Mark Halperin, political correspondent for Time magazine, has another report card on the January 24 GOP candidates MSNBC debate in Boca Raton, FL.
Despite months of floundering, and his unofficial coronation as Most Unpopular by the media and his rivals, Romney is suddenly re-energized. Buoyed by his Michigan win, his delegate count, his promising poll numbers and a chaotic economy that boosts his CEO platform, Romney came out strong, unapologetic and on message. The man l-o-v-e-s to talk about the economy and it shows. Was less on edge—and less edgy—than in the last few debates, and settled comfortably into the 'looks and sounds like a president' zone that is one of his chief assets. Swiftly back-pedalled from a too-pointed barb about Bill Clinton, transforming his response into a crowd-pleasing poke at Hillary Clinton. Seemed to anticipate an eventual one-on-one contest with McCain, and displayed the confidence of a man who feels certain he has a spot in the finals. Bottom line: Benefited more than anyone else from the oddly low-key nature of a high-stakes forum.
Sober or grim? You make the call. Handled some early light jabs from questioners and rivals with ease, although he fumbled a bit when apparently denying his own quote about lacking economic expertise. Eagerly welcomed another opportunity to rhetorically run against Hillary Clinton on Iraq. To his great benefit, his elegant, vital, and sharp-tongued mother was more prominently referenced than either Clinton, and he charmingly parried a question about her televised comment that he had limited support from the Republican Party. Graciously offered unsolicited praise of Giuliani's 9/11 record. Overall, though, was too often tense and forced in his delivery, rather than presenting himself as the happy warrior with a frontrunner's breeze at his back.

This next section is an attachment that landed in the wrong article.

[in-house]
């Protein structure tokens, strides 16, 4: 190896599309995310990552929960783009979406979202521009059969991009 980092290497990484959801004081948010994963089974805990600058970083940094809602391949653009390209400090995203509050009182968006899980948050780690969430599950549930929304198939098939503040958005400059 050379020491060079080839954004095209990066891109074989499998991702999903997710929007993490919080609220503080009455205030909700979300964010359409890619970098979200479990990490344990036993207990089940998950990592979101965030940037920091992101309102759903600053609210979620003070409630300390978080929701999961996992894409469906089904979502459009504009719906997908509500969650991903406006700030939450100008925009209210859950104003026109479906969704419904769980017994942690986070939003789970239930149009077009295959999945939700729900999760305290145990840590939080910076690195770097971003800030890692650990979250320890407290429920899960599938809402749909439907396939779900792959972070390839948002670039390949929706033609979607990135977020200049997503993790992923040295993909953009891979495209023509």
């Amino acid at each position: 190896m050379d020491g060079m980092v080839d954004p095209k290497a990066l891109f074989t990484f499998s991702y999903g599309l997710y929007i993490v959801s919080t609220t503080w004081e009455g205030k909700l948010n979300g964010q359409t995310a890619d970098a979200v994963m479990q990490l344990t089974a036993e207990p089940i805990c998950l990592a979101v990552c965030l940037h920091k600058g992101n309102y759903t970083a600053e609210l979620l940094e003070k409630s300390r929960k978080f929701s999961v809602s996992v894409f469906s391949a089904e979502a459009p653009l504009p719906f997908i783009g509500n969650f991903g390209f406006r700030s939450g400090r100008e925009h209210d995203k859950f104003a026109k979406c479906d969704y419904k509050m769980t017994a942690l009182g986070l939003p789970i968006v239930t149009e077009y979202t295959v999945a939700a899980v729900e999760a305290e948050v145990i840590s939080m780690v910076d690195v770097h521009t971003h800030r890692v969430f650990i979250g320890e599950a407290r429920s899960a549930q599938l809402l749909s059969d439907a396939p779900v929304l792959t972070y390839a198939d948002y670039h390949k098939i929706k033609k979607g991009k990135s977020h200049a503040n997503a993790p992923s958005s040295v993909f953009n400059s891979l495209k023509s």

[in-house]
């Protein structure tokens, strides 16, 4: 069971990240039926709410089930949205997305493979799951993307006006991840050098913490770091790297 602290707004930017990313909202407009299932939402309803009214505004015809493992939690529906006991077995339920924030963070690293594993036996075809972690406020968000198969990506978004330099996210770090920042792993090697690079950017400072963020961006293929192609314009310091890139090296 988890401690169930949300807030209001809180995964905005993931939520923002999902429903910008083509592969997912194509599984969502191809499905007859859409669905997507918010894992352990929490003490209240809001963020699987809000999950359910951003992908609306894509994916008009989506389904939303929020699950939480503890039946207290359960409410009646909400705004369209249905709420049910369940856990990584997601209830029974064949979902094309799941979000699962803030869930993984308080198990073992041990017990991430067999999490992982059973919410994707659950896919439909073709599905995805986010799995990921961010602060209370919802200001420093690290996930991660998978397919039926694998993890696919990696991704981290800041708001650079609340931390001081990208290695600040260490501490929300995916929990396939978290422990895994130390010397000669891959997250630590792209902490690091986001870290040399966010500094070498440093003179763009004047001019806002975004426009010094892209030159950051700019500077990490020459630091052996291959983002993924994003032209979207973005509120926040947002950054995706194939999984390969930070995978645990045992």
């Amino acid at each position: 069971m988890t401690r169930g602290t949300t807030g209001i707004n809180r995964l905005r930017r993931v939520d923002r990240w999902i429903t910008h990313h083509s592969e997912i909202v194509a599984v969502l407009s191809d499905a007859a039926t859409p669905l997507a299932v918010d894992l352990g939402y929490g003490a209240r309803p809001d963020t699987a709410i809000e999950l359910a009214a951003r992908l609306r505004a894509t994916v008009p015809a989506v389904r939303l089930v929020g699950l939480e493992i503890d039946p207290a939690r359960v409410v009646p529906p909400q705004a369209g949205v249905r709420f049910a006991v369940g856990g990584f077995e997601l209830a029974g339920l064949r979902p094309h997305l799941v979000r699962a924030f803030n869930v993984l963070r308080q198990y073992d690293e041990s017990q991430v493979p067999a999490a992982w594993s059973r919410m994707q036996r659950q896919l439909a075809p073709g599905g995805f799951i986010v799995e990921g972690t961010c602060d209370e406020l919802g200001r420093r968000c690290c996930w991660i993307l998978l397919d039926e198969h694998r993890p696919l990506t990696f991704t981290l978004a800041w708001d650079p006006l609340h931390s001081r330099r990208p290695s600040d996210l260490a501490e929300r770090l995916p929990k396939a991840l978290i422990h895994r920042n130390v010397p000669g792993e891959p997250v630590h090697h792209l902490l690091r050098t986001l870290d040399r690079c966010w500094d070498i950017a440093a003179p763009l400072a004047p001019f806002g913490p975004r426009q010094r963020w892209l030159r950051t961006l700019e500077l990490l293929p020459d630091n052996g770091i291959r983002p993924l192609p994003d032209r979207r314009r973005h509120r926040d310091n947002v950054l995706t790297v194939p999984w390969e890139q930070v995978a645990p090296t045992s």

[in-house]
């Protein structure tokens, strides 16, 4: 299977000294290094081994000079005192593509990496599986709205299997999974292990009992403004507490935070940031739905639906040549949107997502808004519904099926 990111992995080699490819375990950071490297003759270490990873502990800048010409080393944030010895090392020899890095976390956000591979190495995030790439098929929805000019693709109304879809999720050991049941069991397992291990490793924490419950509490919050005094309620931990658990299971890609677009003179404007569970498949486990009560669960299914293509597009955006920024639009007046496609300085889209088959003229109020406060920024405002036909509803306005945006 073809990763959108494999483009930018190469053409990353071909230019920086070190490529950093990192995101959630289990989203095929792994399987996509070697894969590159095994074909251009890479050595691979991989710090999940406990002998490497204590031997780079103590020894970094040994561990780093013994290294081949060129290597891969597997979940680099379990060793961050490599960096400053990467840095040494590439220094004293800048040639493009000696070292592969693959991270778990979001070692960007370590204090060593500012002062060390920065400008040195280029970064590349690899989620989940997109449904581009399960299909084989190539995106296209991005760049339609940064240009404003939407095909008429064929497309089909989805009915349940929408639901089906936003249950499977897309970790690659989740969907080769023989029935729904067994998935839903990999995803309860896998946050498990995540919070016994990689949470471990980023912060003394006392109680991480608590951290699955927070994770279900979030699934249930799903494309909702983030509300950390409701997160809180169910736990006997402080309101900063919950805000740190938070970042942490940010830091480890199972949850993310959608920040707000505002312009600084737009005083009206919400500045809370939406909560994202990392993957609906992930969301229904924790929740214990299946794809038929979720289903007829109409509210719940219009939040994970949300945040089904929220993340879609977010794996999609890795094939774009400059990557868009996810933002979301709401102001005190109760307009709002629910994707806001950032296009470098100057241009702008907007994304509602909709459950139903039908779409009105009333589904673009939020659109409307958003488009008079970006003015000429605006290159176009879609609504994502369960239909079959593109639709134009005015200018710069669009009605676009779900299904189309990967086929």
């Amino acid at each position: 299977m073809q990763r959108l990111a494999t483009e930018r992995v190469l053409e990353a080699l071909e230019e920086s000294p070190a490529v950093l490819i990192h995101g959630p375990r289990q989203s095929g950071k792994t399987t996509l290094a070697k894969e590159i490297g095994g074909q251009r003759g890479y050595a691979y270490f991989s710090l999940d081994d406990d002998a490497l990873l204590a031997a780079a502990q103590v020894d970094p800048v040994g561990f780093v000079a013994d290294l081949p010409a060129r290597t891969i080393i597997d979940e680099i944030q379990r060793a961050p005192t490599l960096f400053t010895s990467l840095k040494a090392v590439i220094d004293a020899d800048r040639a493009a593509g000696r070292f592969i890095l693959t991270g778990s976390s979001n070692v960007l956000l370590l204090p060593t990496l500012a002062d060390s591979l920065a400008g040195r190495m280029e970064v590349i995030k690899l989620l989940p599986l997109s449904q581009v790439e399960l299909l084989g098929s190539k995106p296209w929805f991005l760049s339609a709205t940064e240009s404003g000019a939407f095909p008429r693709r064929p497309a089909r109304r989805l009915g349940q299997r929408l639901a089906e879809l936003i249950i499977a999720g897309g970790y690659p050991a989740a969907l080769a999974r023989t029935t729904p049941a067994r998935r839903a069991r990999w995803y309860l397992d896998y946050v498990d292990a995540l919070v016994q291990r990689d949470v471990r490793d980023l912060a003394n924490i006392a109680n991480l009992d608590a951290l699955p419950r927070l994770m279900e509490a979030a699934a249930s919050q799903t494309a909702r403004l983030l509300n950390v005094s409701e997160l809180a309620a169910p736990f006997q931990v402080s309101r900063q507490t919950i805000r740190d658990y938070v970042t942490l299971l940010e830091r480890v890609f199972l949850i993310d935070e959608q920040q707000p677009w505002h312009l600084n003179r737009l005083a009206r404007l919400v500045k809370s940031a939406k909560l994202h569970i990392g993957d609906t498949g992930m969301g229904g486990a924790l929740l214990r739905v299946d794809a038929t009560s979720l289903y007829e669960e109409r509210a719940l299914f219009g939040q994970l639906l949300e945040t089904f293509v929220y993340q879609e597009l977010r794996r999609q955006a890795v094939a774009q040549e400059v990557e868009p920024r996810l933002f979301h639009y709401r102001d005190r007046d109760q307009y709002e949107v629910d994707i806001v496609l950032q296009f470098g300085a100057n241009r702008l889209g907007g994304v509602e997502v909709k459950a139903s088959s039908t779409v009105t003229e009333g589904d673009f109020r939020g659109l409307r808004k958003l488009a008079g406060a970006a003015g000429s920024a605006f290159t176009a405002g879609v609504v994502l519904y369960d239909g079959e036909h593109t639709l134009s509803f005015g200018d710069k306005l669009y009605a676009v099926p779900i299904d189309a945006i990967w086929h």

As always, showed up without any strategy to win—on the night he most needed to win big. Offered shrewd, vigorous answers but without a schematic purpose that would define a rationale and theme for his candidacy. Nevertheless, he was a cool customer, with the same unflappable, calm delivery he has presented in every debate for nearly a year, regardless of polls, news-of-day, or media expectations. That persona was good when he was the national frontrunner, but on the eve of the most important election of his presidential career, it just wasn't good enough.
Low-key to the point of soporific. His patented one-liners did not seem to win over this audience as they had past debate audiences, although he kept on zipping and zinging whenever possible. Seemed to be playing out the string as a sidekick and quipster rather than a man who won Iowa three weeks ago.
Did not stand out as a rousing alternative to the establishment, unlike in past debates. Didn't pick fights, wasn't the target of attacks—and launched no dramatic speeches, passionate outrage, or singular ideas. As always, however, he struck a chord with the anti-war wing of the party whenever he mentioned Iraq.